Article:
How to Calculate Blueprints With an Architect's Ruler

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Architectural drawings are drafted using defined scales.
Architectural drawings are drafted using defined scales. (Image: Comstock/Comstock/Getty Images)

Architecture is much larger than humans and cannot be depicted on paper at true size. Instead, architects draw buildings to a scale -- one foot is equivalent to a fraction of an inch on paper. Because of this, it is difficult to understand the size of building elements on a drawing unless you have an architect's ruler (also called a scale). Each side of the scale is graduated into feet and inches. Architects, engineers and contractors can use the measurements on the scale to find true dimensions of the structure represented.

Things You'll Need

  • Architectural scale
  • Scaled architectural drawings

Unfold or unroll your architectural drawings, sometimes called blueprints. Each drawing is drawn to a scale, but the drawings might have different scales. So, it is important to look for the given scale on a drawing sheet.

Look for the scale, which will be located below the drawing title or somewhere on the title block. Sometimes, a drawing will provide a drafted, graphic scale, instead of a written scale. The scales will be given as a fraction of an inch equal to one foot, such as 1/4 inch equals 1 foot. Alternatively, some drawings define the scale as “1 inch equal to a number of feet,” such as “1 inch equals 32 feet.”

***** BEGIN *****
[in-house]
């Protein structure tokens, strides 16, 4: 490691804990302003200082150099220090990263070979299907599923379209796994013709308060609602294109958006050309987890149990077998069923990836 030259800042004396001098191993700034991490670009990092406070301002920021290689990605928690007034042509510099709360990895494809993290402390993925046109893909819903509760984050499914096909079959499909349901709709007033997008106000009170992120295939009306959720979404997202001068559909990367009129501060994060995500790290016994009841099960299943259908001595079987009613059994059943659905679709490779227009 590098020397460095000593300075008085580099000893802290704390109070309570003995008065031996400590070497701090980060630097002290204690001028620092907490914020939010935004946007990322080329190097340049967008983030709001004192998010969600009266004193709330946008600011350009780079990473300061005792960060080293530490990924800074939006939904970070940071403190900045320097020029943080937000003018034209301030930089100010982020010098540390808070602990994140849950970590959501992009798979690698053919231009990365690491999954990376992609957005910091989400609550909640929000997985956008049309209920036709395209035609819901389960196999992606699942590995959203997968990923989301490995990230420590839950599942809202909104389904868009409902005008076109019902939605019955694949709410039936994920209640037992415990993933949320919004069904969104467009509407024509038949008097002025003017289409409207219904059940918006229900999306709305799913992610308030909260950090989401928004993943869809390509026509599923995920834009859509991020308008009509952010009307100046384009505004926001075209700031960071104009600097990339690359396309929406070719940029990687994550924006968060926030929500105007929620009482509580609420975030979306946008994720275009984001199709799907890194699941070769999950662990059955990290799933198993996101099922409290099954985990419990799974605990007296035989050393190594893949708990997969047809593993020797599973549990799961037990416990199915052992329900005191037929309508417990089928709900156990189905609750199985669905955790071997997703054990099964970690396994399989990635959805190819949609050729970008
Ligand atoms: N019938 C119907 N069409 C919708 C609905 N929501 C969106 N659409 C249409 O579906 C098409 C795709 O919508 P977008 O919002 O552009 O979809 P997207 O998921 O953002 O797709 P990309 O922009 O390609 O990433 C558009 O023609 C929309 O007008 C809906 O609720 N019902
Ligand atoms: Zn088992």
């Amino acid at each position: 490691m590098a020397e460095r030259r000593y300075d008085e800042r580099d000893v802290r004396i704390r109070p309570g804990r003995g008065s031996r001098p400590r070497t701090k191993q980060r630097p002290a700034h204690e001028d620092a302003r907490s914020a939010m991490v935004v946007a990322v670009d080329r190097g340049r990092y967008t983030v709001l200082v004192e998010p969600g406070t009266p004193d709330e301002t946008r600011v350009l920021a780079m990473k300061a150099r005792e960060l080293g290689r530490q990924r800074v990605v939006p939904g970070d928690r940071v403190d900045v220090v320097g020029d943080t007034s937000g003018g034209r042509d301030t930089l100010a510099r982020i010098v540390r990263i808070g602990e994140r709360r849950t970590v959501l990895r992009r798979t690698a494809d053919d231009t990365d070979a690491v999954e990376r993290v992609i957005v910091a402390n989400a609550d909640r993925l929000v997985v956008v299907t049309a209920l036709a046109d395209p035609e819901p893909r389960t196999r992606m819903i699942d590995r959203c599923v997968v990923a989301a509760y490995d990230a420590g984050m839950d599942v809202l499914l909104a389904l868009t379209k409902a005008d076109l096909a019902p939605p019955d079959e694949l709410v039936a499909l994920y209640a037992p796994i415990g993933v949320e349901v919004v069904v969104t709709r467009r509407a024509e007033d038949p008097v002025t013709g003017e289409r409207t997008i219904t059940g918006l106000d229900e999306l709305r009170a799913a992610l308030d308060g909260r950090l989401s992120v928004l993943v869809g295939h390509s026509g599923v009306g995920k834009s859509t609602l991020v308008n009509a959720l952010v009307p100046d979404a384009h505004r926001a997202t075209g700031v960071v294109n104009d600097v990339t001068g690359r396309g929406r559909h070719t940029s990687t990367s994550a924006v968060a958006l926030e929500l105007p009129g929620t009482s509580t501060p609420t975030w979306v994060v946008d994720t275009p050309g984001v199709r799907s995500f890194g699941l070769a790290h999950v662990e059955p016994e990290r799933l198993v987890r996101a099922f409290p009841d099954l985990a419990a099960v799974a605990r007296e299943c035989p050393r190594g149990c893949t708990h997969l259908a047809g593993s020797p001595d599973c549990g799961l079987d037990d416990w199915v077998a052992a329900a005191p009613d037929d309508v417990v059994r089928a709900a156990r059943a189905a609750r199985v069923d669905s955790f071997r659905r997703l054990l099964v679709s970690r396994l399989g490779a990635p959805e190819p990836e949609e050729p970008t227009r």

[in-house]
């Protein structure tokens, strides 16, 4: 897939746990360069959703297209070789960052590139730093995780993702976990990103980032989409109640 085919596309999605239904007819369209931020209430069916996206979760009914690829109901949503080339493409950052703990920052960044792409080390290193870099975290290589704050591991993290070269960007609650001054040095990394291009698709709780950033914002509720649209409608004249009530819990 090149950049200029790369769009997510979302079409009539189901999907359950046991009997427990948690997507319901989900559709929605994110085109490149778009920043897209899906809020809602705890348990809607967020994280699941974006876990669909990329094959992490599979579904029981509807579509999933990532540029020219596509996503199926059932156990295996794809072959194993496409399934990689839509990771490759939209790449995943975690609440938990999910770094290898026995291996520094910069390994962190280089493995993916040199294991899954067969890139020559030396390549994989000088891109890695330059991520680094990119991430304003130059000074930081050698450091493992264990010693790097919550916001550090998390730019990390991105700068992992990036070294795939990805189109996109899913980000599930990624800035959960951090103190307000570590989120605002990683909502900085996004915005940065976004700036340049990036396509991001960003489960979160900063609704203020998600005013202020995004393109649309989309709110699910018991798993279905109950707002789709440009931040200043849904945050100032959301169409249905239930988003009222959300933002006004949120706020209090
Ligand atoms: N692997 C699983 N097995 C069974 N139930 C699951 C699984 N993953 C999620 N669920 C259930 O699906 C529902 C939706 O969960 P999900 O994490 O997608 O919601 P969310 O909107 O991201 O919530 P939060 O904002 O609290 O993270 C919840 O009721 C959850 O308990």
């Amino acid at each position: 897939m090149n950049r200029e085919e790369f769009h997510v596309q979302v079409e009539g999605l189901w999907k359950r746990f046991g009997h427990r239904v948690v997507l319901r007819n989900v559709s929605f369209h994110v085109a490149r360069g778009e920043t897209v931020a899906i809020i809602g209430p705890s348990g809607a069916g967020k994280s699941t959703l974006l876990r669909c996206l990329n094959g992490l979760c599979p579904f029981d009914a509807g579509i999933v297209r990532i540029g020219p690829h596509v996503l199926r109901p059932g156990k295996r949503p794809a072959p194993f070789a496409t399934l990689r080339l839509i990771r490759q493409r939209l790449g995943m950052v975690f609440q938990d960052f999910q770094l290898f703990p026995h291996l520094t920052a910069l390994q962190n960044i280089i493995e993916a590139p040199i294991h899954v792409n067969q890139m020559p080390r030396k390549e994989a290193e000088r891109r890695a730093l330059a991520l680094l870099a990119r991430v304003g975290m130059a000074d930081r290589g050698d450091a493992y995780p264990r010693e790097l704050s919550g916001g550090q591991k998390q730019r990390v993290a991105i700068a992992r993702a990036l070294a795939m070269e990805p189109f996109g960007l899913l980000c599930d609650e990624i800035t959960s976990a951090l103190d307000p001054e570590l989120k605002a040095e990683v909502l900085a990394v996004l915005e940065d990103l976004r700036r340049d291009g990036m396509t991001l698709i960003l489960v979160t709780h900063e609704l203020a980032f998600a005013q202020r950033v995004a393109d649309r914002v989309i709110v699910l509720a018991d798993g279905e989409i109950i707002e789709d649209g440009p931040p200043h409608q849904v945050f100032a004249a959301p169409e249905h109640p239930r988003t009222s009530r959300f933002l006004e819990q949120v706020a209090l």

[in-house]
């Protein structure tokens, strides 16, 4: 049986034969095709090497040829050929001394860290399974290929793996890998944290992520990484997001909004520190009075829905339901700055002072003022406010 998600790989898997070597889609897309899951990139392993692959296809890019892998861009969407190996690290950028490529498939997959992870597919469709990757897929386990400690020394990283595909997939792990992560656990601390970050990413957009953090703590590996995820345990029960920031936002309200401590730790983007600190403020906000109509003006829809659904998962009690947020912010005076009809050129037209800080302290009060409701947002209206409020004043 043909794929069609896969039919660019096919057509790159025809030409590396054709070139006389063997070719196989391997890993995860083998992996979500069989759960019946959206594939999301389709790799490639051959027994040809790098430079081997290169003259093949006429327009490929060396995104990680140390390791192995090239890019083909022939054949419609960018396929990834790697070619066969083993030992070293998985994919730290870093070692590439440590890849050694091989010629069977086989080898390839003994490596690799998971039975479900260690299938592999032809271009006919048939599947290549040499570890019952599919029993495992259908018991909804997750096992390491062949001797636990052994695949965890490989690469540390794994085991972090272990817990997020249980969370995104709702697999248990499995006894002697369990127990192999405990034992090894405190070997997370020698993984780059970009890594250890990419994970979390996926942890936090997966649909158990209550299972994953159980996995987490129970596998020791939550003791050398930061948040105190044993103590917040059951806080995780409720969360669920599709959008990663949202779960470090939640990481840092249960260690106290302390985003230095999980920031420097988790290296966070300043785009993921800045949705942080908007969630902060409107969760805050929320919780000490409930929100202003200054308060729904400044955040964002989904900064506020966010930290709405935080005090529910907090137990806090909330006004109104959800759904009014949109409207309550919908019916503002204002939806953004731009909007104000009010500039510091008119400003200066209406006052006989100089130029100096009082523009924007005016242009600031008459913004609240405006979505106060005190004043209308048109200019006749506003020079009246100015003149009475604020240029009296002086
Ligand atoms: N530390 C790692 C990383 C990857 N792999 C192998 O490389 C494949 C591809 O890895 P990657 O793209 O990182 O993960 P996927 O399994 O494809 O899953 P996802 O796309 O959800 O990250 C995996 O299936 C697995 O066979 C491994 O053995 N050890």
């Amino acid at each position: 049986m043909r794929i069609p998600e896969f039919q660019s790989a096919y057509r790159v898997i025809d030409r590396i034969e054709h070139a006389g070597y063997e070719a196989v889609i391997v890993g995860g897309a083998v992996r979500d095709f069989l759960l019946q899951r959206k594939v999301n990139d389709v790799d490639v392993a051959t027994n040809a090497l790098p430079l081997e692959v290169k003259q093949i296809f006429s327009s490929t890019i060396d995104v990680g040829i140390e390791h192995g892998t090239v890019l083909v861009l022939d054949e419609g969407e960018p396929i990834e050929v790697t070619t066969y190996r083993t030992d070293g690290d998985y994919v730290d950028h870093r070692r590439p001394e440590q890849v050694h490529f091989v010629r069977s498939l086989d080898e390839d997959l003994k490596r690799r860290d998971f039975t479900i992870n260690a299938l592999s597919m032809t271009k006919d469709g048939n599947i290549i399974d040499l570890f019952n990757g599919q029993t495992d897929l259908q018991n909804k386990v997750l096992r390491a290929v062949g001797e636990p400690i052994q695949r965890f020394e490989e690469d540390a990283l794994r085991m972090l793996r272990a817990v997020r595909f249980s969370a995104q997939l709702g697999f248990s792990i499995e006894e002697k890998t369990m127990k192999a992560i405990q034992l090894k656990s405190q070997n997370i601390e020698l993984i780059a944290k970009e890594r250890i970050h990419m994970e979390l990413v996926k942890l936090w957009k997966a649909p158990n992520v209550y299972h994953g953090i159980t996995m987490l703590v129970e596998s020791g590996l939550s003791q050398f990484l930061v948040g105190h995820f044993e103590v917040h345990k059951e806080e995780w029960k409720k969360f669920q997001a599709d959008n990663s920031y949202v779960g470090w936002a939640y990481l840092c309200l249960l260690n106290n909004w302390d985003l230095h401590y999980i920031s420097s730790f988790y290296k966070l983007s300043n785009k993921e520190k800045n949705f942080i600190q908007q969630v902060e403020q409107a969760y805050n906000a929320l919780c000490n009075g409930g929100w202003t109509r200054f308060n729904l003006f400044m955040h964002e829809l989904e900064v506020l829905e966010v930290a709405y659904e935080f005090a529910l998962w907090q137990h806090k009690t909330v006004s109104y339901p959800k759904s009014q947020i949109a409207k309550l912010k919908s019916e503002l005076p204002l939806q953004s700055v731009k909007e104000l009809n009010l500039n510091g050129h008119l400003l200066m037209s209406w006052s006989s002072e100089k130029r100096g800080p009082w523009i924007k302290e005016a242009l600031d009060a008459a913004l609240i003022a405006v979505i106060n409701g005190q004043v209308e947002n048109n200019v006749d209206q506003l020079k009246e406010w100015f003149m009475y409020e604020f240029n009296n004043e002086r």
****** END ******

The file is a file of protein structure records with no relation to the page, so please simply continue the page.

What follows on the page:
Note the scale of the drawing, and look for the corresponding scale on the architectural scale. For example, a drawing with a scale of “1/8 inch equals 1 foot” will use the side of the scale that is indexed as 1/8. If 1 inch equals a certain number of feet, such as 1 inch equals 16 feet, write a fraction with the scaled dimension as the numerator and the true dimension as the denominator. Thus, “1 inch equals 16 feet” is marked as 1/16 on the scale.

Use the side of the architectural scale that corresponds to the drawing's scale. Each tick on the scale is equivalent to 1 foot, and some scales provide scaled inches on the opposite side of the zero mark. Be careful to use the correct indexed numbers -- to save space, most architectural scales will use one set of tick marks for two scales. For example, most scales pair “1/4 inch equals 1 foot” with “1/8 inch equals 1 foot,” although “1/4 inch equals 1 foot” is two times larger than “1/8 inch equals 1 foot.” Furthermore, “3/32 inch equals 1 foot” is usually paired with “3/16 inch equals 1 foot.”

Measure the scaled dimensions on the drawing, and use these scaled dimensions to calculate the length and area of a structure and its constituent parts.

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